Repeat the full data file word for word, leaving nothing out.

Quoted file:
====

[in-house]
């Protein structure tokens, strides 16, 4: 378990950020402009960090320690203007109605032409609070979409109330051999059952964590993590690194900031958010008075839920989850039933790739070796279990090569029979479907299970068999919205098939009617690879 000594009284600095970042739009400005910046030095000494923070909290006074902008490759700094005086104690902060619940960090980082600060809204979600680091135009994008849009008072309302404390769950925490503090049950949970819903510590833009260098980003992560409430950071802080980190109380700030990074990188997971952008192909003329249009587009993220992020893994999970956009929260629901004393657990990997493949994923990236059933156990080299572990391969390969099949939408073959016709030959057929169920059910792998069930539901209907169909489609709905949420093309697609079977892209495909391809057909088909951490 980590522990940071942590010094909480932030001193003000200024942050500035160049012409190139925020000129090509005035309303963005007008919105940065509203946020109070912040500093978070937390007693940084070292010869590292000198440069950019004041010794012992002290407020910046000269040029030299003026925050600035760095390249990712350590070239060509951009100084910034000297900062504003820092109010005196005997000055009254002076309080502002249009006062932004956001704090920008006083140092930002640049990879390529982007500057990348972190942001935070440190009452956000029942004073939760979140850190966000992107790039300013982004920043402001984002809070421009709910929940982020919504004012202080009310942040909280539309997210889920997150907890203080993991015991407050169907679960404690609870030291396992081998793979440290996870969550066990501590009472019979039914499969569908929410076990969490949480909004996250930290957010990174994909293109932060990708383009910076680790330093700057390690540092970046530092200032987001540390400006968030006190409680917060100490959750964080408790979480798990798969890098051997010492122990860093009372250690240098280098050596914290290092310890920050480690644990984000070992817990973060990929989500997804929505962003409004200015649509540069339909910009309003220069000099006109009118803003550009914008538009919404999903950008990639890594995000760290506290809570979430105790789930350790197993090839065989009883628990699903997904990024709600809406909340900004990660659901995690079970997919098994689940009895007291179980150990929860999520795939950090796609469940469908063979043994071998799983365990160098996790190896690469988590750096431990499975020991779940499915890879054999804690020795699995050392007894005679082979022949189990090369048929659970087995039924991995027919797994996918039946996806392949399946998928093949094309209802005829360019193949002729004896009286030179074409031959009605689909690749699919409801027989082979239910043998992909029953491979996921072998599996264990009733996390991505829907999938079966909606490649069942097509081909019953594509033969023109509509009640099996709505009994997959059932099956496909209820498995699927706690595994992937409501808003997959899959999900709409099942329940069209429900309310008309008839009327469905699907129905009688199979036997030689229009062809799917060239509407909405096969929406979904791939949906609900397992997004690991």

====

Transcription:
[in-house]
């Protein structure tokens, strides 16, 4: 378990950020402009960090320690203007109605032409609070979409109330051999059952964590993590690194900031958010008075839920989850039933790739070796279990090569029979479907299970068999919205098939009617690879 000594009284600095970042739009400005910046030095000494923070909290006074902008490759700094005086104690902060619940960090980082600060809204979600680091135009994008849009008072309302404390769950925490503090049950949970819903510590833009260098980003992560409430950071802080980190109380700030990074990188997971952008192909003329249009587009993220992020893994999970956009929260629901004393657990990997493949994923990236059933156990080299572990391969390969099949939408073959016709030959057929169920059910792998069930539901209907169909489609709905949420093309697609079977892209495909391809057909088909951490 980590522990940071942590010094909480932030001193003000200024942050500035160049012409190139925020000129090509005035309303963005007008919105940065509203946020109070912040500093978070937390007693940084070292010869590292000198440069950019004041010794012992002290407020910046000269040029030299003026925050600035760095390249990712350590070239060509951009100084910034000297900062504003820092109010005196005997000055009254002076309080502002249009006062932004956001704090920008006083140092930002640049990879390529982007500057990348972190942001935070440190009452956000029942004073939760979140850190966000992107790039300013982004920043402001984002809070421009709910929940982020919504004012202080009310942040909280539309997210889920997150907890203080993991015991407050169907679960404690609870030291396992081998793979440290996870969550066990501590009472019979039914499969569908929410076990969490949480909004996250930290957010990174994909293109932060990708383009910076680790330093700057390690540092970046530092200032987001540390400006968030006190409680917060100490959750964080408790979480798990798969890098051997010492122990860093009372250690240098280098050596914290290092310890920050480690644990984000070992817990973060990929989500997804929505962003409004200015649509540069339909910009309003220069000099006109009118803003550009914008538009919404999903950008990639890594995000760290506290809570979430105790789930350790197993090839065989009883628990699903997904990024709600809406909340900004990660659901995690079970997919098994689940009895007291179980150990929860999520795939950090796609469940469908063979043994071998799983365990160098996790190896690469988590750096431990499975020991779940499915890879054999804690020795699995050392007894005679082979022949189990090369048929659970087995039924991995027919797994996918039946996806392949399946998928093949094309209802005829360019193949002729004896009286030179074409031959009605689909690749699919409801027989082979239910043998992909029953491979996921072998599996264990009733996390991505829907999938079966909606490649069942097509081909019953594509033969023109509509009640099996709505009994997959059932099956496909209820498995699927706690595994992937409501808003997959899959999900709409099942329940069209429900309310008309008839009327469905699907129905009688199979036997030689229009062809799917060239509407909405096969929406979904791939949906609900397992997004690991």